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Math Help - Limit of series

  1. #1
    Junior Member
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    Limit of series

    I'm just starting to study limits of sequences and have been asked to determine if the series;

    Sum (n=1 --> n = inf) 1/((n^2)+1) converges or diverges,

    Is it correct for me to do the following,

    Series will converge if the sequence (1/((n^2)+1) converges, hence;

    take lim (n-->inf) (1/((n^2)+1)

    and the limit = 0 as 1/inf is 0 in the limit.

    ?? is this correct? and should i be able to calculate the actual limit.

    Cheers.
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  2. #2
    Super Member
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    Quote Originally Posted by monster View Post
    I'm just starting to study limits of sequences and have been asked to determine if the series;

    Sum (n=1 --> n = inf) 1/((n^2)+1) converges or diverges,

    Is it correct for me to do the following,

    Series will converge if the sequence (1/((n^2)+1) converges, hence;

    take lim (n-->inf) (1/((n^2)+1)

    and the limit = 0 as 1/inf is 0 in the limit.

    ?? is this correct? and should i be able to calculate the actual limit.




    Cheers.
    Use comparsion test :  \frac{1}{n^2 + 1} < \frac{1}{n^2}

    BTW , the sum is  \frac{ \pi \coth(\pi) - 1}{2}
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  3. #3
    MHF Contributor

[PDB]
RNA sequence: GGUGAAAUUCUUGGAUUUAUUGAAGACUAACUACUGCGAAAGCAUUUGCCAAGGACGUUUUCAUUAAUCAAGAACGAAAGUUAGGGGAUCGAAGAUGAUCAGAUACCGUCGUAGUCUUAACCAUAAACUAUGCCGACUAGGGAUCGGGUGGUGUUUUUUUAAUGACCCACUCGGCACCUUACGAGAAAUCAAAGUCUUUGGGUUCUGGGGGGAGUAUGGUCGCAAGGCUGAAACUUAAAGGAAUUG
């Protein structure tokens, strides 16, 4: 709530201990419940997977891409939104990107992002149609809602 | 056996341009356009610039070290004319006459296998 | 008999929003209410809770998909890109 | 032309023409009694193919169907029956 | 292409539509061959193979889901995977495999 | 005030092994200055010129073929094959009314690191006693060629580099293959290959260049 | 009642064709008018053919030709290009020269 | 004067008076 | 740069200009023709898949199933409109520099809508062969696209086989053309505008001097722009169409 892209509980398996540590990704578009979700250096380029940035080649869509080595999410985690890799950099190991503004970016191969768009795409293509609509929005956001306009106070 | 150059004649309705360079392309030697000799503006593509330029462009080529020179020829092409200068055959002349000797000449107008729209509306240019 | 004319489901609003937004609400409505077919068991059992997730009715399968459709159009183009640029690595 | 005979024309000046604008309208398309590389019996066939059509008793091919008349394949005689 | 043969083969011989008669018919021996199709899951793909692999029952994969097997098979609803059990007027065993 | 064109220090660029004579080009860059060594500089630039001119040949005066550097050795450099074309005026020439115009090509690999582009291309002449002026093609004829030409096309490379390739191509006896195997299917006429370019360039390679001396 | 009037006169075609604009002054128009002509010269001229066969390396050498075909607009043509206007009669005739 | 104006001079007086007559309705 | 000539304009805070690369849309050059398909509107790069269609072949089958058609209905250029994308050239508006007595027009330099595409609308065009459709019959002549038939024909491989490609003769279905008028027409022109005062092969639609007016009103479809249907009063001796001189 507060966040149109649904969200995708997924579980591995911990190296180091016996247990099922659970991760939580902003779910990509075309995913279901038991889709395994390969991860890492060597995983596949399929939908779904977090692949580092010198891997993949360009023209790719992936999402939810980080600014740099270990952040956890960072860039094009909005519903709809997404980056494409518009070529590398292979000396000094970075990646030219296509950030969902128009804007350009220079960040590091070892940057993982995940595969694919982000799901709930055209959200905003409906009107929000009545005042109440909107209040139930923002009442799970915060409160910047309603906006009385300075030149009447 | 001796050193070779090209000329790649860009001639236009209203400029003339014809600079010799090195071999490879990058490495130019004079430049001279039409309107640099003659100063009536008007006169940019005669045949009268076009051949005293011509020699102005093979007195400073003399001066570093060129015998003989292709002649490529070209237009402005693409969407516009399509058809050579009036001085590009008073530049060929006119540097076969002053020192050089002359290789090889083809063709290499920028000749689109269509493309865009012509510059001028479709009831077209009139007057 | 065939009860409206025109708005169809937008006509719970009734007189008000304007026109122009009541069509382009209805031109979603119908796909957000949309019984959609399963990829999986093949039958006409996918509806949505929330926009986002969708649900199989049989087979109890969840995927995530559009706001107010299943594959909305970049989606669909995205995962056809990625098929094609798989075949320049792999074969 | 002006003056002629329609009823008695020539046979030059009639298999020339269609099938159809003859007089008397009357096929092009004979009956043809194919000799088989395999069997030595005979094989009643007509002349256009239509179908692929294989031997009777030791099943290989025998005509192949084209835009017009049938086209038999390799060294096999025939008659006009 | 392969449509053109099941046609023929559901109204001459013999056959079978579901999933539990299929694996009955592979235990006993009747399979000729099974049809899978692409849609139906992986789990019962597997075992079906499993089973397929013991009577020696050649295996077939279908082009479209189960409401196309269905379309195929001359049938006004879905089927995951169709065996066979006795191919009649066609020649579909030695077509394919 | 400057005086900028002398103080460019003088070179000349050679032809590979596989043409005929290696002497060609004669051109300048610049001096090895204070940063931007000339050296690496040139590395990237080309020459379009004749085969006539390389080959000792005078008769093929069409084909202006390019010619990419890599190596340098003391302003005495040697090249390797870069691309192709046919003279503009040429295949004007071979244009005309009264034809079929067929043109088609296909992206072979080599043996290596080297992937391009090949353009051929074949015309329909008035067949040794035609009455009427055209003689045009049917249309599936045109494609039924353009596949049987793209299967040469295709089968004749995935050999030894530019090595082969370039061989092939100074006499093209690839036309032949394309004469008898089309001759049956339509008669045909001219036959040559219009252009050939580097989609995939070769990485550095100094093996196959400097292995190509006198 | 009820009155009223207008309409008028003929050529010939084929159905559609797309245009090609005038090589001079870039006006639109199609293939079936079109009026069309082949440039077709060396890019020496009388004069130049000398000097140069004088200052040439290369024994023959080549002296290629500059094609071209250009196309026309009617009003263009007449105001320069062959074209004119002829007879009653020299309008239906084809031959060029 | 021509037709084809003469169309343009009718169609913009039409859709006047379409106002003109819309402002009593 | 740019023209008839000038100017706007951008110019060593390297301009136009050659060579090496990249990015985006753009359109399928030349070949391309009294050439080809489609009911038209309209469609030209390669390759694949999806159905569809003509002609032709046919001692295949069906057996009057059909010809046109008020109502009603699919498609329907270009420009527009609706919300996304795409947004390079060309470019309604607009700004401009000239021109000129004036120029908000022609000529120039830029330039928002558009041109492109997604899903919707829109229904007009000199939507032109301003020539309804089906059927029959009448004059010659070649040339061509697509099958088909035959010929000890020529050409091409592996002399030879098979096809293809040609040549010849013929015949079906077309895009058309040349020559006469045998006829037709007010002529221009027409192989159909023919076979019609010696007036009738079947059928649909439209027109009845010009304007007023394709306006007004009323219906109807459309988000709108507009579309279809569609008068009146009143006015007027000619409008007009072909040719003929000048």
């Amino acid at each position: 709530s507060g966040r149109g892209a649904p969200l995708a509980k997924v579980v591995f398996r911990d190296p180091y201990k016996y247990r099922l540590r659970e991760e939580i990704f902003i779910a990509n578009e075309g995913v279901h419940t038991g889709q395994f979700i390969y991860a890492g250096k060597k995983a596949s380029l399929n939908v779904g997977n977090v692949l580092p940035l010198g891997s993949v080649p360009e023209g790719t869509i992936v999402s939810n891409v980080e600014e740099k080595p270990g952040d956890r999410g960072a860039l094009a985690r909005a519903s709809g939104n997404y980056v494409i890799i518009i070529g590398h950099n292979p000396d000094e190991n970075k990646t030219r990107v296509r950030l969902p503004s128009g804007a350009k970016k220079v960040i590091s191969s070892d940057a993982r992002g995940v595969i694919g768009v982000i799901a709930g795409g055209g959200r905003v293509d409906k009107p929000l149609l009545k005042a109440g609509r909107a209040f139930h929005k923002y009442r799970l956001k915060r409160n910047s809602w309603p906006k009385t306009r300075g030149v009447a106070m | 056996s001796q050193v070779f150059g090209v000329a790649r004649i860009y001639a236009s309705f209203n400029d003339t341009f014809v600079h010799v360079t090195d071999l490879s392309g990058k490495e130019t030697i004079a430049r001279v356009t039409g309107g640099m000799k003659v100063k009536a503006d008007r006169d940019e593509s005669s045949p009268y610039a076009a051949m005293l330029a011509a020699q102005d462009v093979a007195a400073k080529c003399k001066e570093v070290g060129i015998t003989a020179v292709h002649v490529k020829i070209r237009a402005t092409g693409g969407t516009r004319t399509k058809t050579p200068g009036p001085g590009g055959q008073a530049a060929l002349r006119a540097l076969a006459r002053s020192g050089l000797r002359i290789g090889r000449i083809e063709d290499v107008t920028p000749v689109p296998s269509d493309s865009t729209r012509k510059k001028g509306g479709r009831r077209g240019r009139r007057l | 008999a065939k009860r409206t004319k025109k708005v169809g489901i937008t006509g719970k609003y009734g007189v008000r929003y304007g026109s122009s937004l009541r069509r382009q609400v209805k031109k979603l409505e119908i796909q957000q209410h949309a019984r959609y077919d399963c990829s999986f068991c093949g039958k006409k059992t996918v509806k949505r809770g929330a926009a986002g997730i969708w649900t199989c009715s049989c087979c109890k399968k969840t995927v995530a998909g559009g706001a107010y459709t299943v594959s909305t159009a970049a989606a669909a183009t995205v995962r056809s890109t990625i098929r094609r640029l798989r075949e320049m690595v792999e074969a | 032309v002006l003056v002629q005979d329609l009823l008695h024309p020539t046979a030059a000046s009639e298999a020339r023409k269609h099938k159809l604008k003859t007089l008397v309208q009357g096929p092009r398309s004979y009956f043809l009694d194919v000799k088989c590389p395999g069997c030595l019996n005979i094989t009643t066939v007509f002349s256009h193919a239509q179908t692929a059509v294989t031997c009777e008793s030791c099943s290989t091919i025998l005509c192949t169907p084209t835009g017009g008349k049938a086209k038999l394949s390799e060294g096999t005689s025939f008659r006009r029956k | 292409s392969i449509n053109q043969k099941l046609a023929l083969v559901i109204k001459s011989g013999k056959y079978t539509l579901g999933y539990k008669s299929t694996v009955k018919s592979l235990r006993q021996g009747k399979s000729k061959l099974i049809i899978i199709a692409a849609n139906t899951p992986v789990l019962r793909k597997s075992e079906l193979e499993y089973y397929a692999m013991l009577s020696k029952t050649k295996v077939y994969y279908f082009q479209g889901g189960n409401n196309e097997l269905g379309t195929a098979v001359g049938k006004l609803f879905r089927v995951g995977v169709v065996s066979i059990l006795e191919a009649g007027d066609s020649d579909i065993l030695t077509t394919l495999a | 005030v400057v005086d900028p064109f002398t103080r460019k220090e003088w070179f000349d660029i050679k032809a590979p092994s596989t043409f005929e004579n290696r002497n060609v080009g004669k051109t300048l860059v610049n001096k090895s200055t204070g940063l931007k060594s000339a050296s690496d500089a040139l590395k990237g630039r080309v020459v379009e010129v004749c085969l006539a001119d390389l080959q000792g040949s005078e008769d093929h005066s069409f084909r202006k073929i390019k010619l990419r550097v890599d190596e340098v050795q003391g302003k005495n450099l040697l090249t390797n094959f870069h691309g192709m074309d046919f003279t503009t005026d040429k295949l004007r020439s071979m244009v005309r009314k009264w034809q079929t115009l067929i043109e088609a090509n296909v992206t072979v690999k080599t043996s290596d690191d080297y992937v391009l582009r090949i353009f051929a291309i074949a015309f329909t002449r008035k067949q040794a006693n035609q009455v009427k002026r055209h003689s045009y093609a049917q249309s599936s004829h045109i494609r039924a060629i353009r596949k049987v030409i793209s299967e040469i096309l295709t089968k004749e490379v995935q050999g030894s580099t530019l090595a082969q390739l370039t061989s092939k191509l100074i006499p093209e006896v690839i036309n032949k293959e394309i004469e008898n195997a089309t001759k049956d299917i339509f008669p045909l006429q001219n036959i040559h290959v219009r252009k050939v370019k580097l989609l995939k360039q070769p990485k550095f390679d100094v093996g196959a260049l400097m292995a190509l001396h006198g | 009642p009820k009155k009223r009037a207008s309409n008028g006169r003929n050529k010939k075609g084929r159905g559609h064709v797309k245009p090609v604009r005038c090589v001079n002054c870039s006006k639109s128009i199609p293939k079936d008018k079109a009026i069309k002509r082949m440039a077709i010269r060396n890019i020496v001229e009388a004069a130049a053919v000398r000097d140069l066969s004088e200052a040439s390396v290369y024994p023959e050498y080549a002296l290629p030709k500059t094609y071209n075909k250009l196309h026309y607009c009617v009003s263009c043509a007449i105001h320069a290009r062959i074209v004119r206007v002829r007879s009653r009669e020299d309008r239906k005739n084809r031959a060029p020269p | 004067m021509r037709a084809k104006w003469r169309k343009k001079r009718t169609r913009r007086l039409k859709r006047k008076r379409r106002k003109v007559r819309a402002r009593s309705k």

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    Quote Originally Posted by monster View Post
    I'm just starting to study limits of sequences and have been asked to determine if the series;

    Sum (n=1 --> n = inf) 1/((n^2)+1) converges or diverges,

    Is it correct for me to do the following,

    Series will converge if the sequence (1/((n^2)+1) converges, hence;
    You seem to be saying that the series converges if and only if the sequence converges but that not true. If the sequence a_n converges to any number other than 0, the series, \sum a_n does NOT converge. If the sequence converges to 0, the series may converge but not necessarily. for example 1/n converges to 0 but the series \sum 1/n does NOT converge.

    [/quote]take lim (n-->inf) (1/((n^2)+1)

    and the limit = 0 as 1/inf is 0 in the limit.

    ?? is this correct? and should i be able to calculate the actual limit.

    Cheers.[/QUOTE]
    No, that is not correct. As simple pendulum says, you can use the comparison test to show that this particular series does converge. You could also use the integral test: \int_0^\infty \frac{1}{x^2+ 1}= \left[arctan(x)]_0^\infty= \frac{\pi}{2} is finite so this series converges. There are, in general, no good ways to actually find the sum.
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